Homeowners association files lawsuit regarding warehouse on Princess Road

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A lawsuit challenging the Lawrence Township Planning Board’s approval of a 340,400-square-foot warehouse on Princess Road, which runs between Princeton Pike and Franklin Corner Road, has been filed by The Gatherings at Lawrenceville Homeowners Association.

The Gatherings at Lawrenceville is an age-restricted condominium development located off Princess Road, near the intersection of Franklin Corner Road. The warehouse would be located at 10 Princess Road, near the intersection of Princeton Pike.

The lawsuit, which was filed against the Lawrence Township Planning Board and developer PSIP Metrix Princess Road LLC in Mercer County Superior Court on Jan. 17, seeks to overturn the Planning Board’s approval of the project.

Municipal Manager Kevin Nerwinski declined to comment.

The Planning Board granted preliminary and final major site plan approval with variances and design exceptions in November 2018, following three public hearings on the application for the warehouse.

The Planning Board approved the application with several conditions – that it will not be an Amazon-like fulfillment center, and that trucks must enter and exit the warehouse property using the Princeton Pike/Princess Road intersection, thus avoiding The Gatherings at Lawrenceville development.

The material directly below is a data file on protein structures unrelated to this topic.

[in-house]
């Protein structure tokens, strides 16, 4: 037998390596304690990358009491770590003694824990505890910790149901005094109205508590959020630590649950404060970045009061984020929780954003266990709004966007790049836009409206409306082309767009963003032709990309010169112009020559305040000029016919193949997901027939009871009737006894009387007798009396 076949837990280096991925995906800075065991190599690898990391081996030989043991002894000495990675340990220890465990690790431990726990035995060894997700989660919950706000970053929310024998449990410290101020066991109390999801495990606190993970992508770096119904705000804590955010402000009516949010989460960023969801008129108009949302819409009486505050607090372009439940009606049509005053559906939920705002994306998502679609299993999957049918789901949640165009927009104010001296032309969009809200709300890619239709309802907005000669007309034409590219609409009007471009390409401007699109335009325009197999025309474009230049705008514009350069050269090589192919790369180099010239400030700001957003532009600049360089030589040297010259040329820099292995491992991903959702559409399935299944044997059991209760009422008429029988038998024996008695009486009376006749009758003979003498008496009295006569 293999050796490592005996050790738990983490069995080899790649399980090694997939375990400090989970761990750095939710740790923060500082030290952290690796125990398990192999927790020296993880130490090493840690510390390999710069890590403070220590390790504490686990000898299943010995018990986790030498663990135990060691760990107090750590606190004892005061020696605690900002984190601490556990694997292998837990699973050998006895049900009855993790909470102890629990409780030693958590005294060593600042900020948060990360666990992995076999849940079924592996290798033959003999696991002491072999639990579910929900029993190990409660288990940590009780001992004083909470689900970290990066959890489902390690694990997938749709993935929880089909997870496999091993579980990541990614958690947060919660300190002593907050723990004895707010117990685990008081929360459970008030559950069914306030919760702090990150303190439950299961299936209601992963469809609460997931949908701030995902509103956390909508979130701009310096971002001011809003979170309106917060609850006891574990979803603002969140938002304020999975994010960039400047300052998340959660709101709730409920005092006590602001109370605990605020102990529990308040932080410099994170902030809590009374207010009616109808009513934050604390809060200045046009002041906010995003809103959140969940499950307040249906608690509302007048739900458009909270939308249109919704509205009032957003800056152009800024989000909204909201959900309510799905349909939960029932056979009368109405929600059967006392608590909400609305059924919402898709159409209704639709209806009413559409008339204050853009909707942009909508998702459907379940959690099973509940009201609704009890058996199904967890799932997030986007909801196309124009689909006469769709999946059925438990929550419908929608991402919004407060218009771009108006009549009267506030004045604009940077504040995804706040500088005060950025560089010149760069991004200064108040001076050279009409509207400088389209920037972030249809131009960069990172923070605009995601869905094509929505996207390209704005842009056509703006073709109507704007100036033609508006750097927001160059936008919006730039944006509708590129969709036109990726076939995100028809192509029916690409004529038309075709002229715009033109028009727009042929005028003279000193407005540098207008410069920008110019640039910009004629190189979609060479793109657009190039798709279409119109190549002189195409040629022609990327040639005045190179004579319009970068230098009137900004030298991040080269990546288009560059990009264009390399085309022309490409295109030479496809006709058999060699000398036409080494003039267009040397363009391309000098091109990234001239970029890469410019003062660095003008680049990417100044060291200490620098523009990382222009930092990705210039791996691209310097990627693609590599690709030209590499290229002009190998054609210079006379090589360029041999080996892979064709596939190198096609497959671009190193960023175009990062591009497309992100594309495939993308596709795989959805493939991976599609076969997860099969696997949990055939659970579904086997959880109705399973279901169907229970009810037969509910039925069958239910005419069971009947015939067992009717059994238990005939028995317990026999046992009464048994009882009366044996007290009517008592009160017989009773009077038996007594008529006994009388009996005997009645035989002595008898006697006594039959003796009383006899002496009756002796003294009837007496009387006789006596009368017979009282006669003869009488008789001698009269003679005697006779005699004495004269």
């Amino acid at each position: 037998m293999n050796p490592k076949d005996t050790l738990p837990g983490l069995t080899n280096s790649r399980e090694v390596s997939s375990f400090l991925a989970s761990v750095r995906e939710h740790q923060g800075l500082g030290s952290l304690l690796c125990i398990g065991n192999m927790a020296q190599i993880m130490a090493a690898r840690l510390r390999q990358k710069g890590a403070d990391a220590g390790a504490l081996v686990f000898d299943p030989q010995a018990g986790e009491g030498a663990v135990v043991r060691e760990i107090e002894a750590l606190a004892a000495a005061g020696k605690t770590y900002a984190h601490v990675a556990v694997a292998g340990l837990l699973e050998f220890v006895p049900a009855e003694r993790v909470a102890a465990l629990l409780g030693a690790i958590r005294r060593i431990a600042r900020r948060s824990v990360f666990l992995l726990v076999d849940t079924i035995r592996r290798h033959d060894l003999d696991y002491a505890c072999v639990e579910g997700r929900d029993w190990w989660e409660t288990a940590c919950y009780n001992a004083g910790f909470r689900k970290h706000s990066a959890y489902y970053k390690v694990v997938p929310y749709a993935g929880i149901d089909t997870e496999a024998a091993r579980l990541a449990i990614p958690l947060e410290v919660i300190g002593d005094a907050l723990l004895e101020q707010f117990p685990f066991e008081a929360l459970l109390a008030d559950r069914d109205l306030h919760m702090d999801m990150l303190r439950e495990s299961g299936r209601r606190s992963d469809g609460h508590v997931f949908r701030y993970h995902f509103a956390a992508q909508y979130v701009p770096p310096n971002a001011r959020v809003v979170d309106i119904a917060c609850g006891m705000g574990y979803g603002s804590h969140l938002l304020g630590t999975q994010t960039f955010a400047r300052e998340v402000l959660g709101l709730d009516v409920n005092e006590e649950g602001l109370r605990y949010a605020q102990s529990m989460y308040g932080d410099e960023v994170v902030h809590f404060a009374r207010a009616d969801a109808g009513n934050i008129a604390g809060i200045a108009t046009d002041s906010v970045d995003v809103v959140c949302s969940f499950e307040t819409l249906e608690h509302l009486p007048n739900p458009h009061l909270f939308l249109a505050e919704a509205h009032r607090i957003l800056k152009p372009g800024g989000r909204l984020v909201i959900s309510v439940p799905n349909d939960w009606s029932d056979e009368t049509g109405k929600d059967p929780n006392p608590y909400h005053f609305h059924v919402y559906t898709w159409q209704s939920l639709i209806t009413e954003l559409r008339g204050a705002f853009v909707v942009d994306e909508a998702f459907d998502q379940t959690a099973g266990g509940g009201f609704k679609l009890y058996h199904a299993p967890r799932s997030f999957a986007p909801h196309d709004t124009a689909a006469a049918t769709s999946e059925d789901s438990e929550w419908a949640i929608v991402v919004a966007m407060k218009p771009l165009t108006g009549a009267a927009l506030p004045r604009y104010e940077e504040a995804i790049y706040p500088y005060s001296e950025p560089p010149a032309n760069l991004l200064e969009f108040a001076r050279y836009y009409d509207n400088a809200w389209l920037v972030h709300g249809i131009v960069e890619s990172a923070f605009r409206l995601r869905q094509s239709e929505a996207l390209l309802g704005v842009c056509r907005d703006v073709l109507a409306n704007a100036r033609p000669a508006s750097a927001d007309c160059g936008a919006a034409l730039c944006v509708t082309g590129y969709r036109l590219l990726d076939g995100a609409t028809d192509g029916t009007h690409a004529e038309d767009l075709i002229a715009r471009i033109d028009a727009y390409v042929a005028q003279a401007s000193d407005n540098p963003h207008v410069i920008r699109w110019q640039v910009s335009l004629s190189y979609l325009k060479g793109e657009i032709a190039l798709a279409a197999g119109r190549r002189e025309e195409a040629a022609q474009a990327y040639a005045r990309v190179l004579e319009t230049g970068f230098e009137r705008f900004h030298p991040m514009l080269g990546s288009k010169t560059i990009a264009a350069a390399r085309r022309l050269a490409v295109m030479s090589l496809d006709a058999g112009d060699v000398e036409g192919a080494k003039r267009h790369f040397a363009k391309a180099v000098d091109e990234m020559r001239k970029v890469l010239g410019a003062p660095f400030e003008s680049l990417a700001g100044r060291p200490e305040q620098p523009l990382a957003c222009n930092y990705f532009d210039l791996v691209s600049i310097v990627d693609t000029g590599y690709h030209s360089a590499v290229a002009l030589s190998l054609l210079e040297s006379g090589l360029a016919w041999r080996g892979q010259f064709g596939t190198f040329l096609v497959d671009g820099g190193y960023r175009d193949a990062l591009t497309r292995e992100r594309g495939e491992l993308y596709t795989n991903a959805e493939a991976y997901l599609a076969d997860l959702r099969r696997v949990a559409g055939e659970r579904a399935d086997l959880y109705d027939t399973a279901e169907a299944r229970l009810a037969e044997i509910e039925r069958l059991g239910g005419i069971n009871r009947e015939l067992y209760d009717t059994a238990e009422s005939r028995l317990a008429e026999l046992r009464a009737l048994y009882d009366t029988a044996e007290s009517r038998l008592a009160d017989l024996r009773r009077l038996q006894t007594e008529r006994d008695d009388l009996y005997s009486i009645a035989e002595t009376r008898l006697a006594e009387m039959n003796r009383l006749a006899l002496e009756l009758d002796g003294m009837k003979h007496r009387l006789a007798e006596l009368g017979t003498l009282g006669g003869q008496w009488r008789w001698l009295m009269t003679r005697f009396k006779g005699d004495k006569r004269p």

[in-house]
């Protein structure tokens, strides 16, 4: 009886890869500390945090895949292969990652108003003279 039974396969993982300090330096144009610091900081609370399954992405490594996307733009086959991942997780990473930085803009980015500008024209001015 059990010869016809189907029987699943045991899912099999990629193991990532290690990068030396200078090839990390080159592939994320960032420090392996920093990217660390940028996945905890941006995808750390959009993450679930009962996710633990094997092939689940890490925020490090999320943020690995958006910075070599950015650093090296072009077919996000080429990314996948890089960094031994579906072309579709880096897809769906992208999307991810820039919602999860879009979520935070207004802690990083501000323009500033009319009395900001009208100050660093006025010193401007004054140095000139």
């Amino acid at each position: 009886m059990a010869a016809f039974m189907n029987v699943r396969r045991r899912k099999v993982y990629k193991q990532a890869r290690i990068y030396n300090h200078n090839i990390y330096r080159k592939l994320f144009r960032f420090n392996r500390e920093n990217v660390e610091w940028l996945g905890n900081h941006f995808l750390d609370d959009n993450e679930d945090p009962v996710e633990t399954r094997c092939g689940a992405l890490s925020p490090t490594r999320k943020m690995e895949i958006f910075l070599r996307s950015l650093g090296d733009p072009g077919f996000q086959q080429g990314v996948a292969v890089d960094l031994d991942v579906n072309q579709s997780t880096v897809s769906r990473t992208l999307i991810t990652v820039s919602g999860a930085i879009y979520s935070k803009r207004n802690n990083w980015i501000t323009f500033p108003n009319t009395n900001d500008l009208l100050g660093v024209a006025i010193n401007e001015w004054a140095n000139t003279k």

But The Gatherings at Lawrenceville Homeowners Association’s lawsuit claims that the Planning Board’s approval of the application was “arbitrary, capricious and unreasonable,” and that’s why it is seeking to overturn the board’s approval.

The proposed 340,400-square-foot warehouse includes 10,212 square feet of office space, 103 loading docks and 64 trailer parking spaces on the 31.2-acre lot. Although the township’s zoning ordinance allows warehouses on Princess Road, several variances and design exceptions were needed.

The lawsuit is challenging the granting of the variances and design exceptions, which include a 2-foot height variance and permission to build loading docks and trailer parking spaces in the front yard instead of the side yard. The applicant claimed the irregular shape of the lot required the variance and design exceptions.

The other variance and design exceptions that were approved involved signage and parking lot setbacks and layout, landscaping, lighting and building design.

In its lawsuit, The Gatherings at Lawrenceville Homeowners Association stated that the applicant provided testimony that granting the variances would benefit the applicant, but did not address how it would benefit the community as a whole.

The Gatherings at Lawrenceville’s experts offered testimony that approving the warehouse would be detrimental to the community, but the applicant did not prove that the positive benefits would outweigh the negative consequences, the lawsuit said.